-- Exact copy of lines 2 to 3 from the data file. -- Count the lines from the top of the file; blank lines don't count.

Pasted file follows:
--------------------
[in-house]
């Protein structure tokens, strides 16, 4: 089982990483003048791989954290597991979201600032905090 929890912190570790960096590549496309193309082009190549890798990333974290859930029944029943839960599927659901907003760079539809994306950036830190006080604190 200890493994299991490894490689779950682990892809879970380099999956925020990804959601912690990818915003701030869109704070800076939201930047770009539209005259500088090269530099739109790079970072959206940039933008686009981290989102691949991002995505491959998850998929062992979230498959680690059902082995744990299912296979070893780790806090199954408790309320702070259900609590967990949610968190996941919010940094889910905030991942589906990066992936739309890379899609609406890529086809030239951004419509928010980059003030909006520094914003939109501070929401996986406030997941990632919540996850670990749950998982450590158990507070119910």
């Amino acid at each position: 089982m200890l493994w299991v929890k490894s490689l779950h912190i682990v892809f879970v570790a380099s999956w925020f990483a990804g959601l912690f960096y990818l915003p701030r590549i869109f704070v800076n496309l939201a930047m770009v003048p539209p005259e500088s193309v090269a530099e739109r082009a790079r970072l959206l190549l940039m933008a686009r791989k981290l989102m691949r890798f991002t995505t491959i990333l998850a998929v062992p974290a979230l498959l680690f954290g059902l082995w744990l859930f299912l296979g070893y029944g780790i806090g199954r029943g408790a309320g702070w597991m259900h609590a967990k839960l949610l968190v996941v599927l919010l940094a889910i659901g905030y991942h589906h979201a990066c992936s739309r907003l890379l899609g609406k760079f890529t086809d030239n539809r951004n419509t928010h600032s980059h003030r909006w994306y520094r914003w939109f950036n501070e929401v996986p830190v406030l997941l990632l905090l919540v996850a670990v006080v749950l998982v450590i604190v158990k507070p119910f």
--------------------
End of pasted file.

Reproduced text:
């Protein structure tokens, strides 16, 4: 089982990483003048791989954290597991979201600032905090 929890912190570790960096590549496309193309082009190549890798990333974290859930029944029943839960599927659901907003760079539809994306950036830190006080604190 200890493994299991490894490689779950682990892809879970380099999956925020990804959601912690990818915003701030869109704070800076939201930047770009539209005259500088090269530099739109790079970072959206940039933008686009981290989102691949991002995505491959998850998929062992979230498959680690059902082995744990299912296979070893780790806090199954408790309320702070259900609590967990949610968190996941919010940094889910905030991942589906990066992936739309890379899609609406890529086809030239951004419509928010980059003030909006520094914003939109501070929401996986406030997941990632919540996850670990749950998982450590158990507070119910």
């Amino acid at each position: 089982m200890l493994w299991v929890k490894s490689l779950h912190i682990v892809f879970v570790a380099s999956w925020f990483a990804g959601l912690f960096y990818l915003p701030r590549i869109f704070v800076n496309l939201a930047m770009v003048p539209p005259e500088s193309v090269a530099e739109r082009a790079r970072l959206l190549l940039m933008a686009r791989k981290l989102m691949r890798f991002t995505t491959i990333l998850a998929v062992p974290a979230l498959l680690f954290g059902l082995w744990l859930f299912l296979g070893y029944g780790i806090g199954r029943g408790a309320g702070w597991m259900h609590a967990k839960l949610l968190v996941v599927l919010l940094a889910i659901g905030y991942h589906h979201a990066c992936s739309r907003l890379l899609g609406k760079f890529t086809d030239n539809r951004n419509t928010h600032s980059h003030r909006w994306y520094r914003w939109f950036n501070e929401v996986p830190v406030l997941l990632l905090l919540v996850a670990v006080v749950l998982v450590i604190v158990k507070p119910f």